Lower your shoulders.

Relax your arms, unfurl your fists and soften your hands.

Open your pelvis and your legs and feet grow heavier as they sink into the floor.

Pause here and enjoy the sensations as you feel your body continue to melt into deeper relaxation.

Now think of your childhood self. Create a mental image in your mind’s eye of that little girl or boy.

Be patient as you allow the vision to become crisper.

Picture the face. Focus on the eyes, the mouth, the posture.

Take some time to observe this child and their expressions. Notice the child’s demeanour. 

Inner child guided meditation | Image shows a woman and young girl face to face performing meditation together.

What feelings might his or her body language be conveying? What message can you read in the eyes and the line of the mouth, the set of the shoulders?

Now listen carefully. What do you hear?

What do you smell? What do you feel?

Pause while you take all this in.

Now imagine a bubble beside the child. 

The bubble is dark, and inside the bubble are frames from the moments in your life which have caused pain. You see them play, one after the other.

The bubble is sinister, it feels threatening and hostile, like it has taken on a life of its own, outside of the memories playing within.

Floating around the frames of memories are the dark feelings evoked by the painful moments they portray. 

You see loneliness; fear; guilt; rejection; disappointment. All of the bad feelings that have weighed heavy, crushing your inner peace for too long.

You see how the child is deeply affected by this dark bubble; how the bubble creates core beliefs that the child will carry into adulthood:

  • I’m not good enough.
  • I’m not important.
  • I’m bad.
  • I’m not worthy of love.
Reparenting meditation | Image shows a woman comforting a small girl.

Allow yourself to accept that these beliefs are an understandable, but inappropriate reaction to those moments of pain; that they do not reflect reality.

Consider how you would respond to this child if they were not you, but a living breathing girl or boy of the same age, experiencing those things, leading to the same heartbreaking beliefs.

Allow yourself to feel the gentle kindness and affection you would naturally extend to a child experiencing these situations, feelings, and beliefs. 

Embrace the compassion ignited within you. Breathe it in.

Reach for the child, and enfold them in your arms. Hold them, without judgement.

Inner child meditation | Image shows a woman comforting a small child.

Take a deep, cleansing breath in. Radiate your compassion towards this child.

Watch them as they see your love, protection, acceptance of them and their dark bubble.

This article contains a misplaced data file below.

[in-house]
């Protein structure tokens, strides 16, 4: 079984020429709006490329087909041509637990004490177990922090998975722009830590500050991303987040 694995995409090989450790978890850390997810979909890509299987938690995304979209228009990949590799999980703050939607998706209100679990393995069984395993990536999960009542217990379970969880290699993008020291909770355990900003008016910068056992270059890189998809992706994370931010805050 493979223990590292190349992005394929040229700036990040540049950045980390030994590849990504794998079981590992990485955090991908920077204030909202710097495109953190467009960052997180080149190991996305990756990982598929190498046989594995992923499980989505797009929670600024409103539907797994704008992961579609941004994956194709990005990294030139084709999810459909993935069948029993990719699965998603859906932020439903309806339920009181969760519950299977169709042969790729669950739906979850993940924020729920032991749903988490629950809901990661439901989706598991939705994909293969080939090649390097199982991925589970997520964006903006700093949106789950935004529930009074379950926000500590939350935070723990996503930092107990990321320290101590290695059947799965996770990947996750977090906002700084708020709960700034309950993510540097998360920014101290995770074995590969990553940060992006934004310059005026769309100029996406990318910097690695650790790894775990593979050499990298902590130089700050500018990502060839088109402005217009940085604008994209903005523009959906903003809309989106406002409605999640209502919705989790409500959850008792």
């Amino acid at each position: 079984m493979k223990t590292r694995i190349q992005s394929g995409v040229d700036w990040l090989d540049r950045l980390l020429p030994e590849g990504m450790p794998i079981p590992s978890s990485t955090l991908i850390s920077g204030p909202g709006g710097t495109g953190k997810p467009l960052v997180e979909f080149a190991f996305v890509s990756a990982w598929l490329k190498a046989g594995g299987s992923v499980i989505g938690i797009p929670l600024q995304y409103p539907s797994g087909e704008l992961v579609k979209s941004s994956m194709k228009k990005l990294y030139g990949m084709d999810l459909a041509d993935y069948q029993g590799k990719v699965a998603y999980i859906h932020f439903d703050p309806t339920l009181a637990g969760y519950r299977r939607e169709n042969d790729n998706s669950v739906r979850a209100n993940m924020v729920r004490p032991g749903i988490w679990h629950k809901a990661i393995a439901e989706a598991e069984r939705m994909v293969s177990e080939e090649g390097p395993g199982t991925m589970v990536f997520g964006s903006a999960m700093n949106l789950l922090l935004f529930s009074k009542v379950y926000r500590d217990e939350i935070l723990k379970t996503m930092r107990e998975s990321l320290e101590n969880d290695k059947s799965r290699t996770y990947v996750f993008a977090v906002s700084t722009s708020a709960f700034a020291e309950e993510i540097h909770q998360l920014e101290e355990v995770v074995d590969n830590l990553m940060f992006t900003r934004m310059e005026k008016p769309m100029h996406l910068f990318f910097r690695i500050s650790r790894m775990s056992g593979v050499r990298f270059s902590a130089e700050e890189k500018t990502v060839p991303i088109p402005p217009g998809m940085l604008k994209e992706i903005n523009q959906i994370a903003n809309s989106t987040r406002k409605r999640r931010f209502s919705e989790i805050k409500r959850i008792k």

Then as you exhale, blow the bubble away from the child.

Observe how the child changes. Watch the difference in their posture as the weight of the bubble lifts, and they begin to experience the positive feelings associated with feeling accepted and acceptable, loved and lovable.

Now imagine a new bubble forming beside the child. 

It’s your job to fill this bubble with new happy memories and positive beliefs for them; for you.

One by one, fill the new bubble with new frames of joyful moments from childhood, of feelings of pleasure and fun. 

Watch the bubble grow, and notice the beautiful colours portraying happiness, lightness, playfulness, creativity, imagination, and love.

Pause. Breathe.

Add a few positive affirmations to the bubble for the child, core beliefs that will anchor them to you in the future. 

Add hope to the bubble.

Observe the child as they see the new bubble you’ve created for them. 

See how his or her face changes. Notice her shoulders open, the light in her eyes, the small smile that shines from deep within her soul.

Encourage the child to explore their playfulness, to dance. 

Healing inner child meditation | Image shows a mother laughing with her young daughter.

These are things you once felt, and were able to enjoy. Remember it, breathe it in. 

Pause, and allow yourself to experience the feelings associated with childhood innocence.

Breathe deeply, and hold out your arms to once more embrace this wonderful, precious child. 

Feel their love suffuse and flood through you, as you remember you are one and the same.

Feel yourself reconnect with your inner child, as you reach a state of harmony that has evaded you for so long.

Pause and breathe as you experience profound inner peace and calm. 

Stay here for as long as it feels good, and when you are ready, slowly return to the present moment.

I hope this meditation works as well for you as it has done for me.

An award-nominated blogger and author, Kate is a huge advocate of personal growth, focusing on journaling to increase positivity and facilitate mindful motherhood. With a wealth of experience in breastfeeding and CMPA, Kate is also an expert baby sleep chaser. Her writing has appeared on Mothercare, Huff Post, and BritMums.


  1. Lucy Howard Reply

    Thanks for writing this lovely. I needed to read it and I will definitely be doing some of the journaling exercises mentioned. Hugs Lucy xxxx